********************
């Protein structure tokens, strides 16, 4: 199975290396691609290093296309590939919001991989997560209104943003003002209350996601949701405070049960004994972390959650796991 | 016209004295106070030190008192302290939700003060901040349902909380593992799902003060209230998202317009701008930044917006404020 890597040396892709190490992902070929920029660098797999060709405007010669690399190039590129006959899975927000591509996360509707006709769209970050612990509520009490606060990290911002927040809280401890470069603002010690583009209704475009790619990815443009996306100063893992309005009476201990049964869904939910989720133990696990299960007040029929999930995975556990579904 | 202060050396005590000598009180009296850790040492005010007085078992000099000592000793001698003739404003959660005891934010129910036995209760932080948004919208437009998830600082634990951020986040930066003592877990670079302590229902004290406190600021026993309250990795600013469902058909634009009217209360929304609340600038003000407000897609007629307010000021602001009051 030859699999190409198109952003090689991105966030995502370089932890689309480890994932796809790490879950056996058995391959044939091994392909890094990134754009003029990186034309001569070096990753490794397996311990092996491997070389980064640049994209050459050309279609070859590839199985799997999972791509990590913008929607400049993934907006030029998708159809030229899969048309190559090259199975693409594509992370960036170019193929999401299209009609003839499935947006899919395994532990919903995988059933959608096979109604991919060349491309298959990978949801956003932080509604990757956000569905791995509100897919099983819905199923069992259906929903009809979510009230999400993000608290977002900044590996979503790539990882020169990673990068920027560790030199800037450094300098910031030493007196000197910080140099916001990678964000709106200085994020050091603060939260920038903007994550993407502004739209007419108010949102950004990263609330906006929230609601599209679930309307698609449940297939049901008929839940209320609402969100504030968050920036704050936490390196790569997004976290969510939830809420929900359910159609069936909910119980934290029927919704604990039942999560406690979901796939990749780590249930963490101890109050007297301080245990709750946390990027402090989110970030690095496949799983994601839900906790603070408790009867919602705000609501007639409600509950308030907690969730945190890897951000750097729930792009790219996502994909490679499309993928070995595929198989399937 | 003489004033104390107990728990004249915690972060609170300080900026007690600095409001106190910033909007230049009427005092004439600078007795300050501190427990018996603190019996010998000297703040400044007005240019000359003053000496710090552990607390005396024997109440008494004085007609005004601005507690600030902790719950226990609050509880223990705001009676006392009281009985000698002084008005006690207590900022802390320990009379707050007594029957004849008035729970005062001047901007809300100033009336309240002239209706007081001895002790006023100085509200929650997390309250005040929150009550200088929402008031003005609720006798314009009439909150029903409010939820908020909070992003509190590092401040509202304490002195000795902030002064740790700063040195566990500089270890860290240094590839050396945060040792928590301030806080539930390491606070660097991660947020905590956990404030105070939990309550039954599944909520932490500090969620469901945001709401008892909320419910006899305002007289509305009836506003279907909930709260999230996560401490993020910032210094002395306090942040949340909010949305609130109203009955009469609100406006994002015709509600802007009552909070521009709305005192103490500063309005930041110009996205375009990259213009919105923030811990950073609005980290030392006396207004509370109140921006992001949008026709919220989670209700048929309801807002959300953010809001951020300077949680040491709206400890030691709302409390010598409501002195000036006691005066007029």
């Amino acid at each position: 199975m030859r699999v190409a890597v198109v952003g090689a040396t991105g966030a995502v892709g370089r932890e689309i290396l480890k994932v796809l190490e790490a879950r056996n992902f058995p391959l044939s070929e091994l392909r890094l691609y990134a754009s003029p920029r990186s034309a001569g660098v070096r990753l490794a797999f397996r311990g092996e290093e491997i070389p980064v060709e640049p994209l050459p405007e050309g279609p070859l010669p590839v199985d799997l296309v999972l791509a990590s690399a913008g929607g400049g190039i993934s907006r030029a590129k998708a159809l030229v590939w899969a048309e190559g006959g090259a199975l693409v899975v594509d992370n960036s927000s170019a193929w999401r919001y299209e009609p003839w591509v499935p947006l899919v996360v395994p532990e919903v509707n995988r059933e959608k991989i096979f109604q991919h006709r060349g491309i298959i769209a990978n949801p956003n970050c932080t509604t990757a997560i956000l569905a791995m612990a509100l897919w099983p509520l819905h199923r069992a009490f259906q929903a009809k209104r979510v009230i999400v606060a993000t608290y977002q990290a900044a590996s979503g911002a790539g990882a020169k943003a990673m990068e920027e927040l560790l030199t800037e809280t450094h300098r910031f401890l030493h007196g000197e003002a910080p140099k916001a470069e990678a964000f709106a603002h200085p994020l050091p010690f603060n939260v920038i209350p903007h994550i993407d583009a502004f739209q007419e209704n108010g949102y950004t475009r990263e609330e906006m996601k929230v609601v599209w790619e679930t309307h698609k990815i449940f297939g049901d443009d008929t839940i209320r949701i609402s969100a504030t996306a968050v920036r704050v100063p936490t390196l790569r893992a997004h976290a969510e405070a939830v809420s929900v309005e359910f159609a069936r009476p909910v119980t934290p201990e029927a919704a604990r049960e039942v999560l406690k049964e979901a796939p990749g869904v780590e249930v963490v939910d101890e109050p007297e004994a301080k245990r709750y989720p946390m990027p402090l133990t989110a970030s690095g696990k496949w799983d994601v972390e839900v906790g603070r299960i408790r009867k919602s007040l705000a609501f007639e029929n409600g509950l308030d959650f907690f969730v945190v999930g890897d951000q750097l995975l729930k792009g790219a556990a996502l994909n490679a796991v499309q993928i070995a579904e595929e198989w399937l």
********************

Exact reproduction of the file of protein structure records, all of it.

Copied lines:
């Protein structure tokens, strides 16, 4: 199975290396691609290093296309590939919001991989997560209104943003003002209350996601949701405070049960004994972390959650796991 | 016209004295106070030190008192302290939700003060901040349902909380593992799902003060209230998202317009701008930044917006404020 890597040396892709190490992902070929920029660098797999060709405007010669690399190039590129006959899975927000591509996360509707006709769209970050612990509520009490606060990290911002927040809280401890470069603002010690583009209704475009790619990815443009996306100063893992309005009476201990049964869904939910989720133990696990299960007040029929999930995975556990579904 | 202060050396005590000598009180009296850790040492005010007085078992000099000592000793001698003739404003959660005891934010129910036995209760932080948004919208437009998830600082634990951020986040930066003592877990670079302590229902004290406190600021026993309250990795600013469902058909634009009217209360929304609340600038003000407000897609007629307010000021602001009051 030859699999190409198109952003090689991105966030995502370089932890689309480890994932796809790490879950056996058995391959044939091994392909890094990134754009003029990186034309001569070096990753490794397996311990092996491997070389980064640049994209050459050309279609070859590839199985799997999972791509990590913008929607400049993934907006030029998708159809030229899969048309190559090259199975693409594509992370960036170019193929999401299209009609003839499935947006899919395994532990919903995988059933959608096979109604991919060349491309298959990978949801956003932080509604990757956000569905791995509100897919099983819905199923069992259906929903009809979510009230999400993000608290977002900044590996979503790539990882020169990673990068920027560790030199800037450094300098910031030493007196000197910080140099916001990678964000709106200085994020050091603060939260920038903007994550993407502004739209007419108010949102950004990263609330906006929230609601599209679930309307698609449940297939049901008929839940209320609402969100504030968050920036704050936490390196790569997004976290969510939830809420929900359910159609069936909910119980934290029927919704604990039942999560406690979901796939990749780590249930963490101890109050007297301080245990709750946390990027402090989110970030690095496949799983994601839900906790603070408790009867919602705000609501007639409600509950308030907690969730945190890897951000750097729930792009790219996502994909490679499309993928070995595929198989399937 | 003489004033104390107990728990004249915690972060609170300080900026007690600095409001106190910033909007230049009427005092004439600078007795300050501190427990018996603190019996010998000297703040400044007005240019000359003053000496710090552990607390005396024997109440008494004085007609005004601005507690600030902790719950226990609050509880223990705001009676006392009281009985000698002084008005006690207590900022802390320990009379707050007594029957004849008035729970005062001047901007809300100033009336309240002239209706007081001895002790006023100085509200929650997390309250005040929150009550200088929402008031003005609720006798314009009439909150029903409010939820908020909070992003509190590092401040509202304490002195000795902030002064740790700063040195566990500089270890860290240094590839050396945060040792928590301030806080539930390491606070660097991660947020905590956990404030105070939990309550039954599944909520932490500090969620469901945001709401008892909320419910006899305002007289509305009836506003279907909930709260999230996560401490993020910032210094002395306090942040949340909010949305609130109203009955009469609100406006994002015709509600802007009552909070521009709305005192103490500063309005930041110009996205375009990259213009919105923030811990950073609005980290030392006396207004509370109140921006992001949008026709919220989670209700048929309801807002959300953010809001951020300077949680040491709206400890030691709302409390010598409501002195000036006691005066007029």
């Amino acid at each position: 199975m030859r699999v190409a890597v198109v952003g090689a040396t991105g966030a995502v892709g370089r932890e689309i290396l480890k994932v796809l190490e790490a879950r056996n992902f058995p391959l044939s070929e091994l392909r890094l691609y990134a754009s003029p920029r990186s034309a001569g660098v070096r990753l490794a797999f397996r311990g092996e290093e491997i070389p980064v060709e640049p994209l050459p405007e050309g279609p070859l010669p590839v199985d799997l296309v999972l791509a990590s690399a913008g929607g400049g190039i993934s907006r030029a590129k998708a159809l030229v590939w899969a048309e190559g006959g090259a199975l693409v899975v594509d992370n960036s927000s170019a193929w999401r919001y299209e009609p003839w591509v499935p947006l899919v996360v395994p532990e919903v509707n995988r059933e959608k991989i096979f109604q991919h006709r060349g491309i298959i769209a990978n949801p956003n970050c932080t509604t990757a997560i956000l569905a791995m612990a509100l897919w099983p509520l819905h199923r069992a009490f259906q929903a009809k209104r979510v009230i999400v606060a993000t608290y977002q990290a900044a590996s979503g911002a790539g990882a020169k943003a990673m990068e920027e927040l560790l030199t800037e809280t450094h300098r910031f401890l030493h007196g000197e003002a910080p140099k916001a470069e990678a964000f709106a603002h200085p994020l050091p010690f603060n939260v920038i209350p903007h994550i993407d583009a502004f739209q007419e209704n108010g949102y950004t475009r990263e609330e906006m996601k929230v609601v599209w790619e679930t309307h698609k990815i449940f297939g049901d443009d008929t839940i209320r949701i609402s969100a504030t996306a968050v920036r704050v100063p936490t390196l790569r893992a997004h976290a969510e405070a939830v809420s929900v309005e359910f159609a069936r009476p909910v119980t934290p201990e029927a919704a604990r049960e039942v999560l406690k049964e979901a796939p990749g869904v780590e249930v963490v939910d101890e109050p007297e004994a301080k245990r709750y989720p946390m990027p402090l133990t989110a970030s690095g696990k496949w799983d994601v972390e839900v906790g603070r299960i408790r009867k919602s007040l705000a609501f007639e029929n409600g509950l308030d959650f907690f969730v945190v999930g890897d951000q750097l995975l729930k792009g790219a556990a996502l994909n490679a796991v499309q993928i070995a579904e595929e198989w399937l």